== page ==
For most people the thought of Vail, one of Colorado’s premier ski towns, conjures images of snowy slopes, puffy jackets, and ice bars in winter. True outdoor enthusiasts revere it equally for its summer activities: biking, hiking, fly fishing, and river rafting. But what should be trumpeted just as loudly is Vail’s solid, unrivaled commitment to the visual arts. Step into Vail Village (and environs) to be regaled instantly by a powerful public art collection. Comprising more than 60 works, the trove takes in a range of mediums, including murals, paintings, sculptures, site-integrated art, and playground components. Some 30 pieces (and growing) represent the work of Coloradans. Positioned aesthetically to balance both with the region’s majestic nature and the town’s Dolomites-inspired, alpine architecture, the artwork adds layers to Vail’s already well painted, metaphorical, visual canvas.  

“I like to call this our museum without walls,” she says, gesturing expansively, her movements incorporating the entirety of the mountain hamlet.

I first discovered the pleasing largesse of Vail’s indoor and outdoor galleries in 2018, while on an art walk with savvy Molly Eppard, Vail’s Art in Public Places Coordinator and former New York art dealer. I’d gone to see the magical Patrick Dougherty “stickwork” sculpture (now disassembled), and Molly was leading me on one of her signature, art-centric walking tours.  

“I like to call this our museum without walls,” she says, gesturing expansively, her movements incorporating the entirety of the mountain hamlet. Essentially the town’s official curator, Molly has found her dream job in Vail, where she sources and installs the growing collection in partnership with Art in Public Places’ (AIPP) esteemed board. “Not every work will please every person,” she says. “With that in mind, variety is key to having an overall appealing public art collection and program here.”  

The “museum’s” scope embraces a realm of diversity wide enough to include conceptual artist Lawrence Weiner and sculptor Claes Oldenburg, among many others, as well as works as different from one another as a bronzed skier and playground-sited, living art installations. Both emerging and well-established artists are displayed in permanent and temporary exhibits. Though a nature-based theme dominates, the unifying motif seems more intuitive—it’s about establishing harmony between art, people, the town’s sophisticated vibe, and the ambient wilderness. The “museum” fuses the past with the present, links the seasons, and honors the landscape. Relishing their task, Molly and the AIPP board annually attract new artists and acquire unique works to enrich the collection’s gravitas for public enjoyment.  

In season, join Molly for her once-a-week, free walking tour of the art exhibits. Exuding contagious enthusiasm, she’ll explicate and celebrate the pieces, as well as relate enlightening snippets from Vail’s history. Year round, experience the Art Walk as an interactive, self-guided walking tour. Pick up maps at the Vail Village and Lionshead Welcome Centers or download them online. Have children? Consider doing a scavenger hunt. They’ll love the artist-designed playgrounds, story tiles, and water-jet-cut stainless steel forms, among other pieces. “Don’t miss the 10th Mountain Division Memorial,” says Molly, who adds that she’s seen it stop people in their tracks.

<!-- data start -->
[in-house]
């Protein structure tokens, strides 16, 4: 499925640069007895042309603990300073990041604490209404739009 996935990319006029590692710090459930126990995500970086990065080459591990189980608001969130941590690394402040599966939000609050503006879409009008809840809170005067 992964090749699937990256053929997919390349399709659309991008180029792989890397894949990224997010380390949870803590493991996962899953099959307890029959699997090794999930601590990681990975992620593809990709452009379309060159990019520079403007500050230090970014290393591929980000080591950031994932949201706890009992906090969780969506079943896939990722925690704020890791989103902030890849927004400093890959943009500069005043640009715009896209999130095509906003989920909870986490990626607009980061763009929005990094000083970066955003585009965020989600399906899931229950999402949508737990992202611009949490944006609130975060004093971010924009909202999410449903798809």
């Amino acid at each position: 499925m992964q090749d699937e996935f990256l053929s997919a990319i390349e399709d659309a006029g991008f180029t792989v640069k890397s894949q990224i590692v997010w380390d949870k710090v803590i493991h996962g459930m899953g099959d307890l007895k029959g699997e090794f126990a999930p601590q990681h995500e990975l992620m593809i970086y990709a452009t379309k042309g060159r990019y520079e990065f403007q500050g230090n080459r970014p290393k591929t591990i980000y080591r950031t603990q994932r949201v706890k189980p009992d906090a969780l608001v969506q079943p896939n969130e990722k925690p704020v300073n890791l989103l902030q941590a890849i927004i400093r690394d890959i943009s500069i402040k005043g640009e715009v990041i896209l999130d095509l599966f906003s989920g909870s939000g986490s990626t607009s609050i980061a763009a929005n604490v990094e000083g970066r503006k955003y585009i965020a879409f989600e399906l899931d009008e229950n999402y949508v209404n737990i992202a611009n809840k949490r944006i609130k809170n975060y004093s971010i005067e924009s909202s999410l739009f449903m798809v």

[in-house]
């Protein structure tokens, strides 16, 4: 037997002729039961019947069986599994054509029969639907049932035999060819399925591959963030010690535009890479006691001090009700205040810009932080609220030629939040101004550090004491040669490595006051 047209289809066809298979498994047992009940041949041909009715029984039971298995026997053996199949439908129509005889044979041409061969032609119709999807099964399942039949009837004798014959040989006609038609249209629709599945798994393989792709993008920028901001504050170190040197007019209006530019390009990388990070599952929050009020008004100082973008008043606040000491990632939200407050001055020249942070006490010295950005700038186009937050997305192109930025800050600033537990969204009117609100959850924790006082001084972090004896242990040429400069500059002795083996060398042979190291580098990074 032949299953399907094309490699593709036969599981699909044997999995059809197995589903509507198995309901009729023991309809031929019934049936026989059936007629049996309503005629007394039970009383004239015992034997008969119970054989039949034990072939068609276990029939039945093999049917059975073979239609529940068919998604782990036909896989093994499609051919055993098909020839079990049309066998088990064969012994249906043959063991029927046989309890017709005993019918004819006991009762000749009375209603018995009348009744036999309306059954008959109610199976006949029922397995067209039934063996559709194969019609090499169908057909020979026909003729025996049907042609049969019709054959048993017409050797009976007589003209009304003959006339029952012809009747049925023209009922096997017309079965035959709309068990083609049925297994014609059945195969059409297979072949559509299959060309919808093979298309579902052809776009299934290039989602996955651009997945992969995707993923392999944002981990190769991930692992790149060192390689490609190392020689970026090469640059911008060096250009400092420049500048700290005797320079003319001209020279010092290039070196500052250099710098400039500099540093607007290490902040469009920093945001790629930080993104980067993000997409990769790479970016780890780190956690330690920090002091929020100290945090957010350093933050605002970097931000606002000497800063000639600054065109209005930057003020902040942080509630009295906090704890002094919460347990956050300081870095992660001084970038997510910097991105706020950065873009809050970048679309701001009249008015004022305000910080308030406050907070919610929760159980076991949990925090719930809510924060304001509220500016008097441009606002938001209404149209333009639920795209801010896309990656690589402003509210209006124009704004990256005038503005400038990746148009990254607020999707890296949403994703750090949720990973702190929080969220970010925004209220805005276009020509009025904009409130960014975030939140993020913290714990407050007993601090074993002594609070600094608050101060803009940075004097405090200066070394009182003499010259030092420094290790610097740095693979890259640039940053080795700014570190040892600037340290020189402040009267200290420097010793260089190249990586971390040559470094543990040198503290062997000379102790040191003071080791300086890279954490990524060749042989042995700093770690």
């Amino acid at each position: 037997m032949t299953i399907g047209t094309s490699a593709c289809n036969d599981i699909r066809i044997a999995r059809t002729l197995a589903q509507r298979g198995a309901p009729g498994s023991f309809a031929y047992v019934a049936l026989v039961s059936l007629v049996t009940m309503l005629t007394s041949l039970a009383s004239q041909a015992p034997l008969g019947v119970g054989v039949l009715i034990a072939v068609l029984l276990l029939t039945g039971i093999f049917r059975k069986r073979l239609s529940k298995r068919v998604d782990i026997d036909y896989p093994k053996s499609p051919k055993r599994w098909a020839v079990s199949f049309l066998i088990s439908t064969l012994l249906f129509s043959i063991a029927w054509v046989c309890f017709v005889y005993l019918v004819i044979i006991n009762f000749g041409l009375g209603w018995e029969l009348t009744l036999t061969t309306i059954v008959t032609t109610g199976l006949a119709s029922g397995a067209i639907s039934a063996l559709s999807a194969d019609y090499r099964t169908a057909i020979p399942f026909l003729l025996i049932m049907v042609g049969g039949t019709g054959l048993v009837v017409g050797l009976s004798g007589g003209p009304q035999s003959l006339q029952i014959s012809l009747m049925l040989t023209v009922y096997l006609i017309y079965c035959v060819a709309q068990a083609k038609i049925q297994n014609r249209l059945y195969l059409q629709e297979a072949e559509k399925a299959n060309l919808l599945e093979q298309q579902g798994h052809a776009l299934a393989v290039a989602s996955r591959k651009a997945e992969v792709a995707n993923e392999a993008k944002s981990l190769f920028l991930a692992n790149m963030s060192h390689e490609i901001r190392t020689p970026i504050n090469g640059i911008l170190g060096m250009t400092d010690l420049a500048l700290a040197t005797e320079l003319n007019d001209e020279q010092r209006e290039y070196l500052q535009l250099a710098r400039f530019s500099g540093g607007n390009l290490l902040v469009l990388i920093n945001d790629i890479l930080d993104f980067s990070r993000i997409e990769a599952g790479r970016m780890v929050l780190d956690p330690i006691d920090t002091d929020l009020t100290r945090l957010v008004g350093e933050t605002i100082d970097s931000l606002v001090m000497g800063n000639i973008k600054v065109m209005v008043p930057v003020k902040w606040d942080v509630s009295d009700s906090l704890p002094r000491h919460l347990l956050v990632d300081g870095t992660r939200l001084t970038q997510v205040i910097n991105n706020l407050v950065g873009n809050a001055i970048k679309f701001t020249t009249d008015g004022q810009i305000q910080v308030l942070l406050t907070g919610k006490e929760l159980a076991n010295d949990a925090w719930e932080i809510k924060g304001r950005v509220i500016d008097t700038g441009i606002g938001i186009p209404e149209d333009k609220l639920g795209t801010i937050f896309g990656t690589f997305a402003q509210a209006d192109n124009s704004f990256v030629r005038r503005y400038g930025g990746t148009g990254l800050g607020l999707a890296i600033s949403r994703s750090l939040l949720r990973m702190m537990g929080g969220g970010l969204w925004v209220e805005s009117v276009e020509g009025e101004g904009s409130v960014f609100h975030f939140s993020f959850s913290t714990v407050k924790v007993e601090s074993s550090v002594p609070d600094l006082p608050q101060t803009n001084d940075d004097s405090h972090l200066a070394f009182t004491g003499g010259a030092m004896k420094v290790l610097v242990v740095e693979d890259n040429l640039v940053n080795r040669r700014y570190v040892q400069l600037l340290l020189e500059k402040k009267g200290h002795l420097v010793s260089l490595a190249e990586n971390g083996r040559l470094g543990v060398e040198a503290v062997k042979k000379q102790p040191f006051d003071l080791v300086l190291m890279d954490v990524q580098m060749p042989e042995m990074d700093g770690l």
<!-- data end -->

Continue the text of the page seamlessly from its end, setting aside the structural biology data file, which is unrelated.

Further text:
A Few New Additions to the Collection

BEN ROTH  

“Knee-high to a Grasshopper” 

Stephens Park Playground, West Vail 

 
This permanent, interactive, play-based piece uses 20 verdant horsetail grass plants created in steel, thoughtfully installed in the playground landscape. Roth’s goal was a “supersized riparian environment” to give kids the viewpoint shared by all tiny creatures. Stephens Park is the tenth playground built by the Town of Vail Design Team in collaboration with an artist, which creates a unique play environment. 

OLIVE MOYA 

“Mrs. Charles in the Sun (Ice Bar at Mid-Vail late 1960s)” 

Vail Village Transportation Center P3 by La Cantina 

This installation peeks into the past and reinterprets it. Moya, a Denver-based artist, combines a wheat pasting application with her signature bold palette in this large interior mural. She takes a new riff on a candid, vintage photo found in the Colorado Snowports Museum, which shows a woman sunning herself at a famous ice bar from past. She juxtaposes the photo with a slick promotional image of the resort. Moya’s deliberate mark in vibrant colors showcases what might be otherwise unseen.  

PEDRO BARRIOS & JAIME MOLINA 

Five ventilation stacks west of Dobson Ice Arena 

These five, large, transformed, cylindrical vents are new this year. The artistic team of Barrios and Molina complement one another’s styles by combining the figurative and infused abstract forms. They’ve been collaborating on mural painting since 2012. They’re known for their vibrant color palette and storytelling skills.  

After Art Snacking 

Finish your Art Walk with a curated picnic packed by Vail’s own Picnic Vail. They’ll set up a glamorous spread in a fetching spot along Gore Creek, near the Betty Ford Alpine Gardens or amid the Vail Nature Center. 

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